Once capsule endoscopy had proven itself as a very useful and important diagnostic tool in the work up of small bowel disease, the concept of non invasive endoscopy sought expansion to other areas of the gastrointestinal tract as well. This chapter deals with capsule endoscopy of the colon.
2. History of capsule endoscopy of the colon
In contrast to capsule endoscopy of the small bowel, capsule endoscopy of the colon faces serious challenges for the following reasons.
The small bowel is narrow (hence its name). As the capsule camera enters the small bowel it remains by and large fixed in its orientation and facing the same direction, either camera first or transmitter first. The capsule as a rule does not flip around its own axis. The capsule travels along its journey through the small bowel in the same orientation as it enters the small bowel. For this reason the single camera of the capsule will screen the entire small bowel mucosa either in forward view if the capsule enters the small bowel with the camera end first or in backward view if the capsule enters with the transmitter end first. This is not true for the colon. In the large bowel with its wide diameter the capsule can tumble around its axis. A capsule with a single camera would screen certain areas twice and other areas not at all.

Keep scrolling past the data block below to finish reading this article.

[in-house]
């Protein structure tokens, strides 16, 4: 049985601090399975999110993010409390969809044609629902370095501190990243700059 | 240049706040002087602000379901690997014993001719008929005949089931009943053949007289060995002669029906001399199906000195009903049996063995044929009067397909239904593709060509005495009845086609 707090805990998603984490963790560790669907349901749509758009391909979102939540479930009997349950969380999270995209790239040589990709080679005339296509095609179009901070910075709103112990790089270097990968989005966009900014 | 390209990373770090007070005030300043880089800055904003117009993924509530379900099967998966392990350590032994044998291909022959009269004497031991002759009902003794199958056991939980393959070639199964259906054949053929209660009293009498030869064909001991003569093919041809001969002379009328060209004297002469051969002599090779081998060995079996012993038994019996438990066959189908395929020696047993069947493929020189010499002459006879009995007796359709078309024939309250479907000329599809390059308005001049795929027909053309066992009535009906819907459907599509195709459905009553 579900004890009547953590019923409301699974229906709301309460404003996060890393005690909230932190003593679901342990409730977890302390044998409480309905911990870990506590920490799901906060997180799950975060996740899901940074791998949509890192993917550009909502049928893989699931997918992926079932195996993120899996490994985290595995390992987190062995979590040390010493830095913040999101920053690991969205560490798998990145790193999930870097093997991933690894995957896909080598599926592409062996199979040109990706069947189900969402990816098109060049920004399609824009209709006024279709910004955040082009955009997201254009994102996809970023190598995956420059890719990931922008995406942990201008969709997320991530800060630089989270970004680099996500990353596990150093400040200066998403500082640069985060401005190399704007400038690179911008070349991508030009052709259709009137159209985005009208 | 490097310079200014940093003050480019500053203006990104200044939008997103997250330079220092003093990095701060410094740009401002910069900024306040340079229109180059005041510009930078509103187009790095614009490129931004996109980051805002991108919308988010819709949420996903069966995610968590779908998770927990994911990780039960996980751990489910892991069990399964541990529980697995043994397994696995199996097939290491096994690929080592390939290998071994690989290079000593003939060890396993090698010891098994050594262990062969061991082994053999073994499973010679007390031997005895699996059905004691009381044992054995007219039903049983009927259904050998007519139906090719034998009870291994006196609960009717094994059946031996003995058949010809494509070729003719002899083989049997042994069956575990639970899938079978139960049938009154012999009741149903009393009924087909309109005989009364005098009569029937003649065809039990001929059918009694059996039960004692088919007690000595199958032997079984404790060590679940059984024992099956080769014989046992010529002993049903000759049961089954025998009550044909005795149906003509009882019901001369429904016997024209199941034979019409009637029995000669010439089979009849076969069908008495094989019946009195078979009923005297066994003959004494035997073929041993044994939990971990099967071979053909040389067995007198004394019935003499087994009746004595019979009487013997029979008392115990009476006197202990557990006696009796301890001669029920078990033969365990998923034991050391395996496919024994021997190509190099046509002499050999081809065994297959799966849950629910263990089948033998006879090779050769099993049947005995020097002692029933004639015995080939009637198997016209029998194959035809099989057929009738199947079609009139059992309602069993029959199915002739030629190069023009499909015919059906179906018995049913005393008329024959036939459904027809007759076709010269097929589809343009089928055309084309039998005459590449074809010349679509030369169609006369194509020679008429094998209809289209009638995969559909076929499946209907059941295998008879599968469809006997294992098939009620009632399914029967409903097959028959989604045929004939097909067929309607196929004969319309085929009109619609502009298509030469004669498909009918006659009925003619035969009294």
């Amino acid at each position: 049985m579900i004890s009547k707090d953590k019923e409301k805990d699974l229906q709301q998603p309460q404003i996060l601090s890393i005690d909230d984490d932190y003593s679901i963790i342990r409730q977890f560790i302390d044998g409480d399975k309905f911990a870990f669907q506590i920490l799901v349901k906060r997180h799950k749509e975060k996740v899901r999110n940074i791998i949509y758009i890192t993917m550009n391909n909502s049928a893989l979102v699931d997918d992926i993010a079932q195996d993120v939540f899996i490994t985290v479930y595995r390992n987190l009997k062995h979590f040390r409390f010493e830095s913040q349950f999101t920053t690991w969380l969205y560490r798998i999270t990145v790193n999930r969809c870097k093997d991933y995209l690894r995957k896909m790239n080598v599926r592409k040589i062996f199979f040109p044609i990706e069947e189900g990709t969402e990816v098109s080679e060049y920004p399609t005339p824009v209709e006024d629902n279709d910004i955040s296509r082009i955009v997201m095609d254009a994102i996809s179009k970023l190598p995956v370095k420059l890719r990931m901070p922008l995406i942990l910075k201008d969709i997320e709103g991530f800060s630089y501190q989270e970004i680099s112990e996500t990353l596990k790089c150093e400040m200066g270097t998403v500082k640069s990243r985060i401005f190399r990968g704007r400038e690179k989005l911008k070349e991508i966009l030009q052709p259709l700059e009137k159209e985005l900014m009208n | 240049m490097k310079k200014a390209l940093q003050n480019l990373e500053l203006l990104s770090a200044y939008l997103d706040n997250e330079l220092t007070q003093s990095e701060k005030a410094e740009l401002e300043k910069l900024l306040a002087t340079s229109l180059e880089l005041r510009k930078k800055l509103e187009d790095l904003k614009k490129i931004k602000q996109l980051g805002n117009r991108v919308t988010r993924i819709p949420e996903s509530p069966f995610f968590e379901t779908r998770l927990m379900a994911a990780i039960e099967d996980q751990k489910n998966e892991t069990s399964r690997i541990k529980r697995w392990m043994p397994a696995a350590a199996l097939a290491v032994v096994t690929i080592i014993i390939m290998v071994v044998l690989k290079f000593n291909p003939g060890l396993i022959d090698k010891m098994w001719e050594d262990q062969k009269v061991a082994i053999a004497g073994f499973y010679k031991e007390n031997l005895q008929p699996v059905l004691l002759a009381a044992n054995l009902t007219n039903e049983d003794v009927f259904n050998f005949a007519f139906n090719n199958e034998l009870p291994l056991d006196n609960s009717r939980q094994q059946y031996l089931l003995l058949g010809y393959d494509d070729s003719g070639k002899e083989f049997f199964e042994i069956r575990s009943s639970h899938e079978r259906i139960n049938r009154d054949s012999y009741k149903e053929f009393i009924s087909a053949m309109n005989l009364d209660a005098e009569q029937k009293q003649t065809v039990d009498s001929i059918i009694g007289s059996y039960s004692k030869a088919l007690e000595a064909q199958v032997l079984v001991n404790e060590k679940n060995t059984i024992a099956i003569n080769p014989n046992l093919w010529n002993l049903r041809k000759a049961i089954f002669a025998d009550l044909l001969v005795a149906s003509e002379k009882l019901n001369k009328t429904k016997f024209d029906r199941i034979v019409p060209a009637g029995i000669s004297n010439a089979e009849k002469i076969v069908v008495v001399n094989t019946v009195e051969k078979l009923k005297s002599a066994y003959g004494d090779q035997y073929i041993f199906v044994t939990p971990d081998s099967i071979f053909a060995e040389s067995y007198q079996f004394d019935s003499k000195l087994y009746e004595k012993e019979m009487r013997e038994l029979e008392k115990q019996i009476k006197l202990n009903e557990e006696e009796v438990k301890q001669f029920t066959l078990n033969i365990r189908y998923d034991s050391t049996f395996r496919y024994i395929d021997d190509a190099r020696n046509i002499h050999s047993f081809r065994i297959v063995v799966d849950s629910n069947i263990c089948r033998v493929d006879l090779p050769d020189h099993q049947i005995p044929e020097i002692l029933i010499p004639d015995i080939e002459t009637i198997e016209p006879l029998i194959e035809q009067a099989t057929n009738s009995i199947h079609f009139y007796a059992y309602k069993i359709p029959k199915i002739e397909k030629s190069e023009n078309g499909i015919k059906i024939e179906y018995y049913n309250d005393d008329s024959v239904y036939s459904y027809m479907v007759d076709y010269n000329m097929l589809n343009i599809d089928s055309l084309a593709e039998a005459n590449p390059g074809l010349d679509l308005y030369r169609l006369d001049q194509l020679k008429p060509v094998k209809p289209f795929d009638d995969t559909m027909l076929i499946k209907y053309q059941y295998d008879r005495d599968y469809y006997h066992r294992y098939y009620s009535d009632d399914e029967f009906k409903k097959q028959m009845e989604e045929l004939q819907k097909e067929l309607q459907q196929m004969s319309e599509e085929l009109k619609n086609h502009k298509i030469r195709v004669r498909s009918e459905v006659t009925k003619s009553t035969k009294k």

The engineers solved this challenge by offering a colon capsule that has two cameras, one camera at each end. The colonic mucosa is visualized from both directions simultaneously. This guarantees complete visual coverage of the entire colonic surface.
The capsule transit time to reach the end of the colon is significantly longer than the time required for the capsule to reach the cecum and the colon capsule consumes more energy than the small bowel capsule since it transmits images from two cameras. Yet the energy supply is limited to two watch batteries.
To reduce energy requirements the colon capsule was put to sleep for an hour and a half, five minutes after ingestion. This hour and a half of transmit time became now available for transmission from the colon.
The third hurdle is bowel cleansing. In standard colonoscopy some minimal amount of liquid debris can be aspirated, yet minimal amount of debris may compromise the capsule’s ability to identify pathological findings.